Last week, somebody asked Magary what the biggest political scandal in American history is, and Magary inexplicably answered “the Burr-Hamilton duel.” [It’s Watergate. NO ONE DENIES THIS.] But that got me thinking about other important political scandals in US history. Let’s talk about three of them!

Ha ha, look at this guy. He just screams, "Synonymous with political corruption."

Teapot Dome

What President?: Warren G. Harding

Was It His Fault?: Not really.

What happened?: The US Navy had owned some oil fields in Wyoming and California, in an effort to have an emergency supply of oil after switching from coal to gas power. Harding signed an executive order handing those oil fields to the Department of the Interior, and it became Secretary of the Interior Albert Fall’s job to lease them to private companies. Instead of companies bidding on the fields, though, Fall just took about $500,000 [a fuckton of money in those days] in bribes from the oil companies who won the fields. Nobody suspected any wrongdoing until a bitter oilman wrote an angry letter to a congressman about how noncompetitive the leasing process was, and alleging wrongdoing on Fall’s part. Indeed, it was Fall’s mysterious newfound wealth and property [Fall also received a “substantial amount of livestock” in the bribes] that aroused people’s suspicion, much like the bank robber who starts tipping way too much at the diner a block away from the bank. Eventually, someone found part of the paper trail from the bribes, and Fall became the first cabinet member to go to jail as a result of their actions while in office.

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Any Lasting Effects?: Oh, hell yes. This was Watergate before Watergate. For one, even though it was found out in 1924, it cast a permanent pall on the Harding administration, one that persists to this day. [You never see Warren Harding on a list of “best presidents.”] Harding probably didn’t care all that much, as he died in 1923. But it totally ruined Albert Fall’s career, and it became THE big issue in the elections of 1924 and 1928. Democrats tried to sink Herbert Hoover’s campaign because he had been friendly with Fall in the past. They obviously weren’t too successful, as Republicans won both those elections, but Democrats were still beating this horse as late as 1956, where the keynote speech at the Democratic convention noted that Eisenhower came from the party of Teapot Dome. [They lost that election, too. If there are attack ads in the 2016 election linking the Republican candidate to Teapot Dome, you probably know who’s gonna win.] Fall’s besmirched name even gave rise to the popular idiom “fall guy,” or maybe it didn’t and I just made that up. I honestly can’t remember.

Credit Mobilier

What President?: Ulysses S. Grant

Was It His Fault?: Not really.

What Happened?: Okay, so best I can tell, the government offered loans and land to whatever private contractor would build the Union Pacific railway. When nobody wanted to do it, executives of the Union Pacific itself made a false company, Credit Mobilier, to serve as the contractor, and Credit Mobilier regularly billed Union Pacific for lots of charges that were paid for by the government. These excess profits were paid out to shareholders, who eventually included some of the big political names of the day, like James Garfield and Schuyler Colfax. All told, the Credit Mobilier scam milked $20 million more dollars out of the government than the railway was worth. At least, as far as I understand it. I’m a history major; finance is very confusing to me. The point is, this was fraud and very bad.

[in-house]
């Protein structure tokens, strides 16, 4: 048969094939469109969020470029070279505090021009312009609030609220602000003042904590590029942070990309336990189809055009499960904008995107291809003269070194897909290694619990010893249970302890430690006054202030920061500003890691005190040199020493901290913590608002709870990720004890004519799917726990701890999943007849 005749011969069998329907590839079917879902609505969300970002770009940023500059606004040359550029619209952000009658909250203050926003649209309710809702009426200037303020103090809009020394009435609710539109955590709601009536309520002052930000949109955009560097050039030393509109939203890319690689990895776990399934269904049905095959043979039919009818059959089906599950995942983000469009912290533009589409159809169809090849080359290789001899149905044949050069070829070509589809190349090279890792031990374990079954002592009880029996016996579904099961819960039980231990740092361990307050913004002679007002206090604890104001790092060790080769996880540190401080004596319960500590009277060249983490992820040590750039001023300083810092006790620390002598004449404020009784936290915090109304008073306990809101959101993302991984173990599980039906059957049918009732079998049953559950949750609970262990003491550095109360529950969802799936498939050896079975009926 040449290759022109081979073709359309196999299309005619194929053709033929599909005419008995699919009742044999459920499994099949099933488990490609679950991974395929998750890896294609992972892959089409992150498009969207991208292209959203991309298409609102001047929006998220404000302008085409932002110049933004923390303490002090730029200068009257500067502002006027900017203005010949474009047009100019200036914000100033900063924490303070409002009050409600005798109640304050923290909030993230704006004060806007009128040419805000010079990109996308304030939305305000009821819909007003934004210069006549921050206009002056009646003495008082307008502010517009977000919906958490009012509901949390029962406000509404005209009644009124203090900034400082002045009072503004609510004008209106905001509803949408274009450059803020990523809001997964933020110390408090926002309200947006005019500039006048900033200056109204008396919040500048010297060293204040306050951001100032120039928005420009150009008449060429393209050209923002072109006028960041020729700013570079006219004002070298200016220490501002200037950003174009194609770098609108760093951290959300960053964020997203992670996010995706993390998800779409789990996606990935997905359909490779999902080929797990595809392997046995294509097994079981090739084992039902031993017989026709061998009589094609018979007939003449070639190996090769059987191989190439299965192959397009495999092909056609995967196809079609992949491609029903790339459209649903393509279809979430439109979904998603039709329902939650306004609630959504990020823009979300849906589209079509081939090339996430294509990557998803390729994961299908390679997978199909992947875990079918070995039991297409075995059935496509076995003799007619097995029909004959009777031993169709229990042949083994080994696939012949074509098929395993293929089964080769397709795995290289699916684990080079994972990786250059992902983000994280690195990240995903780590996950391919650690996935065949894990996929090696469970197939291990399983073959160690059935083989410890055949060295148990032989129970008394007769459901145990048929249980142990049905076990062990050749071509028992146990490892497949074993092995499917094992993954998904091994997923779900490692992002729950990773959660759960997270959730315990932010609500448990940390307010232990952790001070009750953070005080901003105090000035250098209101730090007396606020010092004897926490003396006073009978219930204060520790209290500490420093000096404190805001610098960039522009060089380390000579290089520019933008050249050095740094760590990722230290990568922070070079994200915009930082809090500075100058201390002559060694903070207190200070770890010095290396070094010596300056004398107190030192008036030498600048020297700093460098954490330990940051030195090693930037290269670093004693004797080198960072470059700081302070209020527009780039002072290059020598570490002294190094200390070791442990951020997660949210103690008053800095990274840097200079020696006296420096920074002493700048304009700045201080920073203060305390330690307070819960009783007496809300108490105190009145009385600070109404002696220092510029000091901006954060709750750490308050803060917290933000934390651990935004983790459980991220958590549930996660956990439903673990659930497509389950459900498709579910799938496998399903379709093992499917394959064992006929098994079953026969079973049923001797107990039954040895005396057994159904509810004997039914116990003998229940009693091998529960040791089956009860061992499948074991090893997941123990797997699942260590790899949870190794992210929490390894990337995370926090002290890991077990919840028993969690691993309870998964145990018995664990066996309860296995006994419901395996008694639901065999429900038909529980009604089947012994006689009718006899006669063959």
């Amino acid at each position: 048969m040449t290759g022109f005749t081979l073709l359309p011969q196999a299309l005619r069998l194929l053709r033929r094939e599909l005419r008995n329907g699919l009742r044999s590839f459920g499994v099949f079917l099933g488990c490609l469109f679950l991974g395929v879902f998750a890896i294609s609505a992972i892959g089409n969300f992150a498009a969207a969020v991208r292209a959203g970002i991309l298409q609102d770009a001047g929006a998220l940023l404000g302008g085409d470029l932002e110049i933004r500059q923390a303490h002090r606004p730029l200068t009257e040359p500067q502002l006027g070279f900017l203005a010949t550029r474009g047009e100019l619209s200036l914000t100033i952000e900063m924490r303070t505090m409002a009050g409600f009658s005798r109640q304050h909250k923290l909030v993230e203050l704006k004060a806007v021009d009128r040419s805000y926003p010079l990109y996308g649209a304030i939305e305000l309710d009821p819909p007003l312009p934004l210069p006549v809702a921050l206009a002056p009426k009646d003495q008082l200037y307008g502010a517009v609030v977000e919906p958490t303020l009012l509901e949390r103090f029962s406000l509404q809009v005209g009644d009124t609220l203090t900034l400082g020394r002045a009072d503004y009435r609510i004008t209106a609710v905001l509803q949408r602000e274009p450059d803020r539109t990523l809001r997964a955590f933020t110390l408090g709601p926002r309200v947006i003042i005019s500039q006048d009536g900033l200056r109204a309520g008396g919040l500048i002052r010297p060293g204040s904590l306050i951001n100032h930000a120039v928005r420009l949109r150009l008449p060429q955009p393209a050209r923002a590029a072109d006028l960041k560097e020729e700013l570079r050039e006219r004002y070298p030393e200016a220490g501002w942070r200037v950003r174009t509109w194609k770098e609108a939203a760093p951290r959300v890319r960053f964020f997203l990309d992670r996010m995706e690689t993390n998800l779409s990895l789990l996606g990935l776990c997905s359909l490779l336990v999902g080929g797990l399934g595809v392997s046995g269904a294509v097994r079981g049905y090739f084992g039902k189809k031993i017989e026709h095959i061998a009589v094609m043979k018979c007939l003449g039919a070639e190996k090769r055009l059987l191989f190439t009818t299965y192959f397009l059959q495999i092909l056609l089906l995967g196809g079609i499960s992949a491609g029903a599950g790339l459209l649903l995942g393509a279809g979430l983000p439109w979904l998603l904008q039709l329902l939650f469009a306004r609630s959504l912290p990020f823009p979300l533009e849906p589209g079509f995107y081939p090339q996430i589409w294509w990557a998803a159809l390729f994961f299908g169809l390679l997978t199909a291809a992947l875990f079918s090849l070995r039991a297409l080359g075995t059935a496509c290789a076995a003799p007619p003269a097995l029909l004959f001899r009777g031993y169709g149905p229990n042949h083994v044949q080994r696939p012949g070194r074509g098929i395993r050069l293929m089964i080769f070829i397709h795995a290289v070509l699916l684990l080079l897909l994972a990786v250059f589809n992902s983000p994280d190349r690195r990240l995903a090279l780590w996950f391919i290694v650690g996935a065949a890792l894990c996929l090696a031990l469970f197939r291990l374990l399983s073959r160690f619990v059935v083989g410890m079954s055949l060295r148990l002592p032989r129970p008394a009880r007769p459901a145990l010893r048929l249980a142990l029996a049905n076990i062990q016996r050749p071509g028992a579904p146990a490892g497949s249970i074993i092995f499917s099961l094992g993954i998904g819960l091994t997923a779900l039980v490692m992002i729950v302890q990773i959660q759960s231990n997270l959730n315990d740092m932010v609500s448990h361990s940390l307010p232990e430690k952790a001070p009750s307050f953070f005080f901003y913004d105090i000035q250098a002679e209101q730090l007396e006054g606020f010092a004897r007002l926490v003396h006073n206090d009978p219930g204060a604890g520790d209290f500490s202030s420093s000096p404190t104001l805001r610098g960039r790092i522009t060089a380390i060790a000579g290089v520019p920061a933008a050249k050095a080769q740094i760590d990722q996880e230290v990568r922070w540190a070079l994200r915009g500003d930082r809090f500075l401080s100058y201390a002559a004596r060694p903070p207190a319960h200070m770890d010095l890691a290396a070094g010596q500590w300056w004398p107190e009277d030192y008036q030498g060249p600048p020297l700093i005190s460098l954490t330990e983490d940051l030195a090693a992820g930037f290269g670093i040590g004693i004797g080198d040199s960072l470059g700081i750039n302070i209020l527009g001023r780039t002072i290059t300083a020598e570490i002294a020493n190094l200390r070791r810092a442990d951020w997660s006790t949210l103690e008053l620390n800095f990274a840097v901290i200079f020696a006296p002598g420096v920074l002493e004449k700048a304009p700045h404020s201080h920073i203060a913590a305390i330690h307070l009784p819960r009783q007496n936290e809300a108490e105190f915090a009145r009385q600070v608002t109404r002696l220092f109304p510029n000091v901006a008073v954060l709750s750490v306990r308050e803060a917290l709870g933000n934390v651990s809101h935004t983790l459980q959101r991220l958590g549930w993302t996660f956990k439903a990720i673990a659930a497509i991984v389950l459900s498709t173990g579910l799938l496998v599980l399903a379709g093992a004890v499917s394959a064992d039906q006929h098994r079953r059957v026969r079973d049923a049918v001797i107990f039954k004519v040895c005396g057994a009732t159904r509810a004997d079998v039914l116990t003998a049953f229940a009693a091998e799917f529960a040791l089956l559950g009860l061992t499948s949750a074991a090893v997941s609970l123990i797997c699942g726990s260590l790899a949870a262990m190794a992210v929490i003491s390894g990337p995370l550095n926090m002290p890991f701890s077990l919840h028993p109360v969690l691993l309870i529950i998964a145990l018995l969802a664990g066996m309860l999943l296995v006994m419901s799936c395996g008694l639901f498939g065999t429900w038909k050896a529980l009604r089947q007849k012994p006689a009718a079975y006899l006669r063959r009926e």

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Any Lasting Effects?: It ruined a couple political careers, to be sure. It also helped popularize the conception of Grant’s presidency as a corruption and graft-filled taint on the office, thanks to stuff like this and the Whiskey Ring scandal, which was also confusing so I didn’t write about it.

The Petticoat Affair [Ahahaha, the PETTICOAT AFFAIR. This should be good.]

What President?: Andrew Jackson

Was It His Fault?: Kinda, yeah.

What Happened?: A very young Senator named John Eaton married a widow named Peggy Timberlake. Seriously. That’s it. The scandal was that they got married. Timberlake’s husband was a Navy crewman who died at sea, and they didn’t wait a socially-acceptable amount of time to get married. This caused an uproar, especially among the respectable women of Washington. The wives of many members of Jackson’s cabinet, like Vice President Calhoun’s wife, vehemently opposed the marriage. Jackson was sympathetic to Peggy Eaton, who reminded him of his late wife. Jackson had actually encouraged the Eatons to get together in the first place.

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Hoping to make this whole foofaraw blow over, Jackson appointed Eaton to be his Secretary of War, which only increased the scrutiny the matter received. Eventually, Jackson’s entire cabinet, including Eaton, resigned in 1831, as the Petticoat Affair had taken over Washington discourse. Only Jackson’s Postmaster General stayed, which was fine, because who gives a shit about the Postmaster General.

Any Lasting Effects?: Well, Jackson had to find a brand-new cabinet, and also had to replace Calhoun as his running mate in the next election. So, really, the whole thing inadvertently led to the rise of Martin Van Buren. Everything’s coming up Van Buren!